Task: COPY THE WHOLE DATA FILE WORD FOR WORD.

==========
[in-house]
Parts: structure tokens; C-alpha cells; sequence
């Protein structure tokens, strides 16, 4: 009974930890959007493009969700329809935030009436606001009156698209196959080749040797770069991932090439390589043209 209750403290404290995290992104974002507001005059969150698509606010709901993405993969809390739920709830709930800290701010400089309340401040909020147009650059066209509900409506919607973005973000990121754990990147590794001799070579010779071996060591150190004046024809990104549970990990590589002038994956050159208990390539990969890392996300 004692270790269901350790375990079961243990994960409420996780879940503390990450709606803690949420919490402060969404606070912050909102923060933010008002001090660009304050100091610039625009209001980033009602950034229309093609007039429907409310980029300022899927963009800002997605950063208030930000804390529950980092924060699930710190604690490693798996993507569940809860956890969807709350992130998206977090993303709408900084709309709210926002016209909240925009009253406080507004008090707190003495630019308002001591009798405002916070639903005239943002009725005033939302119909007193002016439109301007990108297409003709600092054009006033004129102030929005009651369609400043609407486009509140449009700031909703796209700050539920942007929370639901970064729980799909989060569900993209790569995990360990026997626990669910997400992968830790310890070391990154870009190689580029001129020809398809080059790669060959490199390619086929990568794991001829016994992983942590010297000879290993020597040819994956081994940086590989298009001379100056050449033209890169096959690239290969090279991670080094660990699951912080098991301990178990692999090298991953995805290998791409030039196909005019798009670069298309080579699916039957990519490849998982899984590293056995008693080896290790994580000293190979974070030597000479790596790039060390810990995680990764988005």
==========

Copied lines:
[in-house]
Parts: structure tokens; C-alpha cells; sequence
């Protein structure tokens, strides 16, 4: 009974930890959007493009969700329809935030009436606001009156698209196959080749040797770069991932090439390589043209 209750403290404290995290992104974002507001005059969150698509606010709901993405993969809390739920709830709930800290701010400089309340401040909020147009650059066209509900409506919607973005973000990121754990990147590794001799070579010779071996060591150190004046024809990104549970990990590589002038994956050159208990390539990969890392996300 004692270790269901350790375990079961243990994960409420996780879940503390990450709606803690949420919490402060969404606070912050909102923060933010008002001090660009304050100091610039625009209001980033009602950034229309093609007039429907409310980029300022899927963009800002997605950063208030930000804390529950980092924060699930710190604690490693798996993507569940809860956890969807709350992130998206977090993303709408900084709309709210926002016209909240925009009253406080507004008090707190003495630019308002001591009798405002916070639903005239943002009725005033939302119909007193002016439109301007990108297409003709600092054009006033004129102030929005009651369609400043609407486009509140449009700031909703796209700050539920942007929370639901970064729980799909989060569900993209790569995990360990026997626990669910997400992968830790310890070391990154870009190689580029001129020809398809080059790669060959490199390619086929990568794991001829016994992983942590010297000879290993020597040819994956081994940086590989298009001379100056050449033209890169096959690239290969090279991670080094660990699951912080098991301990178990692999090298991953995805290998791409030039196909005019798009670069298309080579699916039957990519490849998982899984590293056995008693080896290790994580000293190979974070030597000479790596790039060390810990995680990764988005």